Of course, if you were already in line for such a car, an extra $1,000 probably won’t matter. It should be noted that the last day to order your 2021 model is June 17, so get to the bank if you have been procrastinating!
What are the prices of the 2021 C8 models?
Most people ordering the 2021 Corvettes probably aren’t scared of an extra thousand dollars on the bill. However, when the car was introduced in 2019, part of the appeal was the under $60,000 price tag. According to Motor 1, that price is officially out the window.
As of March 1, the 1LT model is just above $60,000. The 2LT is starting at $66,000, and the 3LT is just below $80,000. But don’t worry, if your order is already in, you won’t be hit with the price increase. A Chevrolet spokesperson told Motor1:
“The MSRP of the 2021 Chevrolet Corvette Stingray coupe and convertible at all trim levels will increase by $1,000 beginning March 1. Customers who have event code 1100 sold orders and beyond by March 2 will not be impacted by the price increase on the 2021 Corvette Stingray.”
It isn’t out of the ordinary for prices to increase at this point, especially since they seem to be harder to produce. When the C8 was introduced, the under $60,000 price point was a headline-grabbing feature. Now, not so much.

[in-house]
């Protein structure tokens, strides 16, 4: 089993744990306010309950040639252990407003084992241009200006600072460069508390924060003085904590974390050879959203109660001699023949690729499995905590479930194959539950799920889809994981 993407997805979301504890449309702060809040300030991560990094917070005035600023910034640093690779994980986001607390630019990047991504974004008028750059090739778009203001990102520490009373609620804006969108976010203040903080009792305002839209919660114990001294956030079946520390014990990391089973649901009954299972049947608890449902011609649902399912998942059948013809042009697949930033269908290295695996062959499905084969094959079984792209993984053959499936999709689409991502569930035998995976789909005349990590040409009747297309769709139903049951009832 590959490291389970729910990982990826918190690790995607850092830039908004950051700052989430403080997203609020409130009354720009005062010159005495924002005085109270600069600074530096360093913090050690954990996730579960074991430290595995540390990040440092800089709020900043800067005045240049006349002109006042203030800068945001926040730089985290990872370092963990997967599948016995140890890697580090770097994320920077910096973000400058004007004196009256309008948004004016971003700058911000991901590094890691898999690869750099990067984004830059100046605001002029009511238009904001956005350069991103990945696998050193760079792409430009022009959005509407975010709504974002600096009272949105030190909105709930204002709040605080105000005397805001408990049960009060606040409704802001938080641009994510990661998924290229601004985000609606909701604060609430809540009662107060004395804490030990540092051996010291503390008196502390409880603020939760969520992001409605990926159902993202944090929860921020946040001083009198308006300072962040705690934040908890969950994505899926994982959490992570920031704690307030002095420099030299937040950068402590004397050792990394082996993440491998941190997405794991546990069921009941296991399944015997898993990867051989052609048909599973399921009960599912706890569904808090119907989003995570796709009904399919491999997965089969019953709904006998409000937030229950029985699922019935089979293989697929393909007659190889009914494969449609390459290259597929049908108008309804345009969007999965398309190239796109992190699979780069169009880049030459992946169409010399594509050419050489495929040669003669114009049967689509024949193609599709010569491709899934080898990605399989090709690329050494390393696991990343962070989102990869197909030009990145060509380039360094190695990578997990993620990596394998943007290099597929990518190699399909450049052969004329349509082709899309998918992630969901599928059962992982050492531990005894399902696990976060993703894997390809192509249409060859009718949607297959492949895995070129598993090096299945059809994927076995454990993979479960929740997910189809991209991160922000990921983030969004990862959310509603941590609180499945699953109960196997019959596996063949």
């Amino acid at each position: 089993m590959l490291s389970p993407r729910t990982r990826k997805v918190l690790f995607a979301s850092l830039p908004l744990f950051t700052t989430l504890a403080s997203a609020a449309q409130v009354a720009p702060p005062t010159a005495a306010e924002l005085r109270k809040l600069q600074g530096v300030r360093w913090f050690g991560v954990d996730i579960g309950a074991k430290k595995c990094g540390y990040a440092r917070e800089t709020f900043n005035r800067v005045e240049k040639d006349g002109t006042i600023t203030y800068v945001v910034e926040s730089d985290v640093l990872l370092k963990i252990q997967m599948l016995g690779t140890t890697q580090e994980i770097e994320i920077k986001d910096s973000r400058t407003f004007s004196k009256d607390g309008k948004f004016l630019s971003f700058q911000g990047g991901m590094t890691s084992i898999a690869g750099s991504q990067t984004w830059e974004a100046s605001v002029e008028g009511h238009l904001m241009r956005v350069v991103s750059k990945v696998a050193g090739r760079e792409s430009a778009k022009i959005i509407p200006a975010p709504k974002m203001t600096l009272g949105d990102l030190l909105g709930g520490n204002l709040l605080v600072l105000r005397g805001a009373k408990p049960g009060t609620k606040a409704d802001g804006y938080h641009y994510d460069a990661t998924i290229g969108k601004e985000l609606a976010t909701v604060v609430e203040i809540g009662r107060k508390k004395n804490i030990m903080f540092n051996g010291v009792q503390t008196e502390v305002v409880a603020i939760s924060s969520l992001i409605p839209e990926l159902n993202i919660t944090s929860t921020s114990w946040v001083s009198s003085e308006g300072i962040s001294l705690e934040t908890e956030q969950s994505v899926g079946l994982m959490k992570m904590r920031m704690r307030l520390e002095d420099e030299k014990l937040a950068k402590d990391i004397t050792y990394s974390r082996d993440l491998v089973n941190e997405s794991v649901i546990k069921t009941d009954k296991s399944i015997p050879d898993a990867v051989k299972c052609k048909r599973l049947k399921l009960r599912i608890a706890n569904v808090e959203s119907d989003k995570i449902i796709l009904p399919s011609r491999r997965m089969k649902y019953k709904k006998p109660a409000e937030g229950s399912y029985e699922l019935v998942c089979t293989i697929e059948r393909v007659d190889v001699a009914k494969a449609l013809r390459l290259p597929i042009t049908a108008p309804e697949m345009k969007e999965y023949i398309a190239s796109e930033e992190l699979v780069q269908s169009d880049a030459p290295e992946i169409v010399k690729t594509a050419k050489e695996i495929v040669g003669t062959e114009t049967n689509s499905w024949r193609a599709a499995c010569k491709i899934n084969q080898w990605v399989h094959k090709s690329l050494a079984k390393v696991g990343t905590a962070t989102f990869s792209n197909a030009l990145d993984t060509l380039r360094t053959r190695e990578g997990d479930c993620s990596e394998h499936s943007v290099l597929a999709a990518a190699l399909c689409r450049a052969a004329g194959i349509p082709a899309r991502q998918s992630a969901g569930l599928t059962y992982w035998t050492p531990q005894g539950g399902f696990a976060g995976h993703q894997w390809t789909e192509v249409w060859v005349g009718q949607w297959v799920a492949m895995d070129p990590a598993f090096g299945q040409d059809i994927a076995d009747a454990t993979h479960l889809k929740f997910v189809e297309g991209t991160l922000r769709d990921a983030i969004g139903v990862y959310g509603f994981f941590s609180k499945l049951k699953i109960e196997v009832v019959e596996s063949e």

How many of each 2020 Corvette trim sold?
According to the statistics provided by The National Corvette Museum, most of the models sold were the 2LT and 3LT models. For both the coupe and convertible 1LT option, 2,946 cars sold. For the coupe and convertible 2LT, 7,966 cars sold. And for both trims on the 3LT, 9,456 2020 models sold. That’s a total of 20,368 2020 Corvettes sold.
Of these, only 283 1LT, 1,281 2LT models, and 2,017 of the 3LT models were convertibles. That’s less than 20% of all the produced C8 Corvettes.
So, for those worried about the $1,000 increase: don’t be. An extra one thousand dollars isn’t going to discourage people from buying. It just means the “under $60k” talking point is no longer valid.
Are C8 corvettes being delivered?
Chevrolet has already had trouble keeping up with the Corvette demand, producing only half of the 40,000 promised vehicles last year. In addition to that, the price increase is being met with a factory shut-down.
According to The Detroit News, the Bowling Green, Kentucky plant is shutting down from March 1 through March 5. Presumably, this is due to COVID-19 supply chain issues which have plagued the production plant. Production should resume the following week.
With another week off, production should come back strong for the second week of March. As long as they can get the required parts, that is.